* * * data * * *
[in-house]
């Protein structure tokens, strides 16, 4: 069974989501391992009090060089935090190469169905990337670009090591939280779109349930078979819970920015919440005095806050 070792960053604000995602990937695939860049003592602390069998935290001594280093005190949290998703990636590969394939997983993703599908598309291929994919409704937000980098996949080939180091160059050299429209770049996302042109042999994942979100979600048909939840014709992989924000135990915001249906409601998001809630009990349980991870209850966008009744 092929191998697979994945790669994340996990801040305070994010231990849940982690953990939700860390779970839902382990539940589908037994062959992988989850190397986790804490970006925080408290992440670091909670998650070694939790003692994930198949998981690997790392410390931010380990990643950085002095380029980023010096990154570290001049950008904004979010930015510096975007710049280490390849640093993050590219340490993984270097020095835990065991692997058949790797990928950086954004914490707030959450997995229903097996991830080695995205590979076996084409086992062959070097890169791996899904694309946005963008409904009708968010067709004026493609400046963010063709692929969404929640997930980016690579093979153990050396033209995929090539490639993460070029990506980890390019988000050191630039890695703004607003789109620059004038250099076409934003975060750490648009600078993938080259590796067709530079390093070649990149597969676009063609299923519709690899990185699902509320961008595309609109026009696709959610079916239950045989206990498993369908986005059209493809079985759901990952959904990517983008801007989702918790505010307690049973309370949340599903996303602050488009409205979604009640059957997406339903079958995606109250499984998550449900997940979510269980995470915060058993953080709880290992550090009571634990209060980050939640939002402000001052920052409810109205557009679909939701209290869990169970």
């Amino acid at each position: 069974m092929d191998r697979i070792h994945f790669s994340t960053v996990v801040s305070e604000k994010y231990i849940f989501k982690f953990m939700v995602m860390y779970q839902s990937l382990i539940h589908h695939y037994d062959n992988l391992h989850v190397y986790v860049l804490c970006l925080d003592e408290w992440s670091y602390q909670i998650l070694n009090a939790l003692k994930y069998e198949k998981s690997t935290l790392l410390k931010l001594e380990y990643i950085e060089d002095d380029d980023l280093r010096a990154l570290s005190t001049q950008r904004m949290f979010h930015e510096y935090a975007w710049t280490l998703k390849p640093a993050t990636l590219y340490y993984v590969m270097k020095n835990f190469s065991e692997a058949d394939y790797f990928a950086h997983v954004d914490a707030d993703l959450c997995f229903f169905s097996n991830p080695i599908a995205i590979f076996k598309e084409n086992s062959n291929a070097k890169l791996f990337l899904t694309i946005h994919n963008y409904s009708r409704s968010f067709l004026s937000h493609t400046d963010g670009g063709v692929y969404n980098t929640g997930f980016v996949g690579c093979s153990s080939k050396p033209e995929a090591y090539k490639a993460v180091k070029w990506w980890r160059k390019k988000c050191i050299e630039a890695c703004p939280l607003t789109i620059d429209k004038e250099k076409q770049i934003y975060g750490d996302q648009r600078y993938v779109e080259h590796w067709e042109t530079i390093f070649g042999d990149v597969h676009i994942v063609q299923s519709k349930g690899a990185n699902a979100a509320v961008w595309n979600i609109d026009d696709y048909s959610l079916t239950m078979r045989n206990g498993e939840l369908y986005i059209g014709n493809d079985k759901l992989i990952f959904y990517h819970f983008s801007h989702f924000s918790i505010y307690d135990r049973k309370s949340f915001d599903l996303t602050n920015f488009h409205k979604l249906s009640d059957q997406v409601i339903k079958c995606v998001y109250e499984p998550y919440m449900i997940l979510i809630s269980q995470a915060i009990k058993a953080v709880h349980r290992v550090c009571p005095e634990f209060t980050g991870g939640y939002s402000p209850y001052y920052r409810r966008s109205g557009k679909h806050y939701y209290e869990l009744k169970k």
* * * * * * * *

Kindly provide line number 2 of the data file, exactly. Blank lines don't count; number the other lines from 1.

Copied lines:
């Protein structure tokens, strides 16, 4: 069974989501391992009090060089935090190469169905990337670009090591939280779109349930078979819970920015919440005095806050 070792960053604000995602990937695939860049003592602390069998935290001594280093005190949290998703990636590969394939997983993703599908598309291929994919409704937000980098996949080939180091160059050299429209770049996302042109042999994942979100979600048909939840014709992989924000135990915001249906409601998001809630009990349980991870209850966008009744 092929191998697979994945790669994340996990801040305070994010231990849940982690953990939700860390779970839902382990539940589908037994062959992988989850190397986790804490970006925080408290992440670091909670998650070694939790003692994930198949998981690997790392410390931010380990990643950085002095380029980023010096990154570290001049950008904004979010930015510096975007710049280490390849640093993050590219340490993984270097020095835990065991692997058949790797990928950086954004914490707030959450997995229903097996991830080695995205590979076996084409086992062959070097890169791996899904694309946005963008409904009708968010067709004026493609400046963010063709692929969404929640997930980016690579093979153990050396033209995929090539490639993460070029990506980890390019988000050191630039890695703004607003789109620059004038250099076409934003975060750490648009600078993938080259590796067709530079390093070649990149597969676009063609299923519709690899990185699902509320961008595309609109026009696709959610079916239950045989206990498993369908986005059209493809079985759901990952959904990517983008801007989702918790505010307690049973309370949340599903996303602050488009409205979604009640059957997406339903079958995606109250499984998550449900997940979510269980995470915060058993953080709880290992550090009571634990209060980050939640939002402000001052920052409810109205557009679909939701209290869990169970």